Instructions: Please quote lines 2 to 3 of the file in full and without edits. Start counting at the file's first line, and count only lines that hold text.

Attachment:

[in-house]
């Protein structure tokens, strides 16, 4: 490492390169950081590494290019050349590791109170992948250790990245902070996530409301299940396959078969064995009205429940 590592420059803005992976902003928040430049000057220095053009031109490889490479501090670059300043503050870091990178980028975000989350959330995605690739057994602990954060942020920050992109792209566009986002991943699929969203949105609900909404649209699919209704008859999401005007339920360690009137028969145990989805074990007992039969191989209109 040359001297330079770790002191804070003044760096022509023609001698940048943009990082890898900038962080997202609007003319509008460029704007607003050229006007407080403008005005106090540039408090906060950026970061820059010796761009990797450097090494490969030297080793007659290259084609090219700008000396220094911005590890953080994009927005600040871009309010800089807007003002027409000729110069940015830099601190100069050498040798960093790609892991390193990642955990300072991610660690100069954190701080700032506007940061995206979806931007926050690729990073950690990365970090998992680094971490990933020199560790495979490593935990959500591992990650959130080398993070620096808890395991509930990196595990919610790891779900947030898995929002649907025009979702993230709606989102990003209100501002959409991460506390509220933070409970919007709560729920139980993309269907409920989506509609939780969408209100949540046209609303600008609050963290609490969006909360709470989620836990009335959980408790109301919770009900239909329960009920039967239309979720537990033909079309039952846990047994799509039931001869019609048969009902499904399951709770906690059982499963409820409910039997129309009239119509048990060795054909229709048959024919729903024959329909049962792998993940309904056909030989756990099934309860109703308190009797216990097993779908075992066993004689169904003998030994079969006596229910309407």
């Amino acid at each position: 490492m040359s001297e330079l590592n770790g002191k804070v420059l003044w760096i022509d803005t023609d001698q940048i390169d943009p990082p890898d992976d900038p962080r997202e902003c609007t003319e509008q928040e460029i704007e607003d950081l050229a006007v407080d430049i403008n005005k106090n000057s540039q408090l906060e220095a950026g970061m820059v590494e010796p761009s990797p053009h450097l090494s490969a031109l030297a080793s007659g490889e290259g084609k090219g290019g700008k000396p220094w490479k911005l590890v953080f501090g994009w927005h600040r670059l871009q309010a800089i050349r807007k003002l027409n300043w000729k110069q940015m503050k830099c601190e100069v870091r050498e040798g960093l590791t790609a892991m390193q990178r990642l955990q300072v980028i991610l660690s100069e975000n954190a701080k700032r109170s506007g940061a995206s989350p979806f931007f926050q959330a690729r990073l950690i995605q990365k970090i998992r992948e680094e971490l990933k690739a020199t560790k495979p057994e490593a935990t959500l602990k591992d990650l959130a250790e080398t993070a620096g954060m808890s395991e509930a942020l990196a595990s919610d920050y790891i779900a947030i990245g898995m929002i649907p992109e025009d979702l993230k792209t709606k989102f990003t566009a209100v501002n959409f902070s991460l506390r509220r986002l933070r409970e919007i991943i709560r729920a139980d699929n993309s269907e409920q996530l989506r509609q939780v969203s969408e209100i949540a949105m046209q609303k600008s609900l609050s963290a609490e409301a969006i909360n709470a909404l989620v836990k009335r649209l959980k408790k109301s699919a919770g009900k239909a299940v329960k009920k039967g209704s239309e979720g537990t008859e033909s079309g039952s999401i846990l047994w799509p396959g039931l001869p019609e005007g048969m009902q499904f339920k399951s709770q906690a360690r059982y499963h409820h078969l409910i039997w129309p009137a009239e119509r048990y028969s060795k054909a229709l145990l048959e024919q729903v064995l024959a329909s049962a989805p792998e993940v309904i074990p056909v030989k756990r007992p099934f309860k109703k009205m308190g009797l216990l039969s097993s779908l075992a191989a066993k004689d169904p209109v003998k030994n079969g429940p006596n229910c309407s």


């Protein structure tokens, strides 16, 4: 490492390169950081590494290019050349590791109170992948250790990245902070996530409301299940396959078969064995009205429940 590592420059803005992976902003928040430049000057220095053009031109490889490479501090670059300043503050870091990178980028975000989350959330995605690739057994602990954060942020920050992109792209566009986002991943699929969203949105609900909404649209699919209704008859999401005007339920360690009137028969145990989805074990007992039969191989209109 040359001297330079770790002191804070003044760096022509023609001698940048943009990082890898900038962080997202609007003319509008460029704007607003050229006007407080403008005005106090540039408090906060950026970061820059010796761009990797450097090494490969030297080793007659290259084609090219700008000396220094911005590890953080994009927005600040871009309010800089807007003002027409000729110069940015830099601190100069050498040798960093790609892991390193990642955990300072991610660690100069954190701080700032506007940061995206979806931007926050690729990073950690990365970090998992680094971490990933020199560790495979490593935990959500591992990650959130080398993070620096808890395991509930990196595990919610790891779900947030898995929002649907025009979702993230709606989102990003209100501002959409991460506390509220933070409970919007709560729920139980993309269907409920989506509609939780969408209100949540046209609303600008609050963290609490969006909360709470989620836990009335959980408790109301919770009900239909329960009920039967239309979720537990033909079309039952846990047994799509039931001869019609048969009902499904399951709770906690059982499963409820409910039997129309009239119509048990060795054909229709048959024919729903024959329909049962792998993940309904056909030989756990099934309860109703308190009797216990097993779908075992066993004689169904003998030994079969006596229910309407």
């Amino acid at each position: 490492m040359s001297e330079l590592n770790g002191k804070v420059l003044w760096i022509d803005t023609d001698q940048i390169d943009p990082p890898d992976d900038p962080r997202e902003c609007t003319e509008q928040e460029i704007e607003d950081l050229a006007v407080d430049i403008n005005k106090n000057s540039q408090l906060e220095a950026g970061m820059v590494e010796p761009s990797p053009h450097l090494s490969a031109l030297a080793s007659g490889e290259g084609k090219g290019g700008k000396p220094w490479k911005l590890v953080f501090g994009w927005h600040r670059l871009q309010a800089i050349r807007k003002l027409n300043w000729k110069q940015m503050k830099c601190e100069v870091r050498e040798g960093l590791t790609a892991m390193q990178r990642l955990q300072v980028i991610l660690s100069e975000n954190a701080k700032r109170s506007g940061a995206s989350p979806f931007f926050q959330a690729r990073l950690i995605q990365k970090i998992r992948e680094e971490l990933k690739a020199t560790k495979p057994e490593a935990t959500l602990k591992d990650l959130a250790e080398t993070a620096g954060m808890s395991e509930a942020l990196a595990s919610d920050y790891i779900a947030i990245g898995m929002i649907p992109e025009d979702l993230k792209t709606k989102f990003t566009a209100v501002n959409f902070s991460l506390r509220r986002l933070r409970e919007i991943i709560r729920a139980d699929n993309s269907e409920q996530l989506r509609q939780v969203s969408e209100i949540a949105m046209q609303k600008s609900l609050s963290a609490e409301a969006i909360n709470a909404l989620v836990k009335r649209l959980k408790k109301s699919a919770g009900k239909a299940v329960k009920k039967g209704s239309e979720g537990t008859e033909s079309g039952s999401i846990l047994w799509p396959g039931l001869p019609e005007g048969m009902q499904f339920k399951s709770q906690a360690r059982y499963h409820h078969l409910i039997w129309p009137a009239e119509r048990y028969s060795k054909a229709l145990l048959e024919q729903v064995l024959a329909s049962a989805p792998e993940v309904i074990p056909v030989k756990r007992p099934f309860k109703k009205m308190g009797l216990l039969s097993s779908l075992a191989a066993k004689d169904p209109v003998k030994n079969g429940p006596n229910c309407s």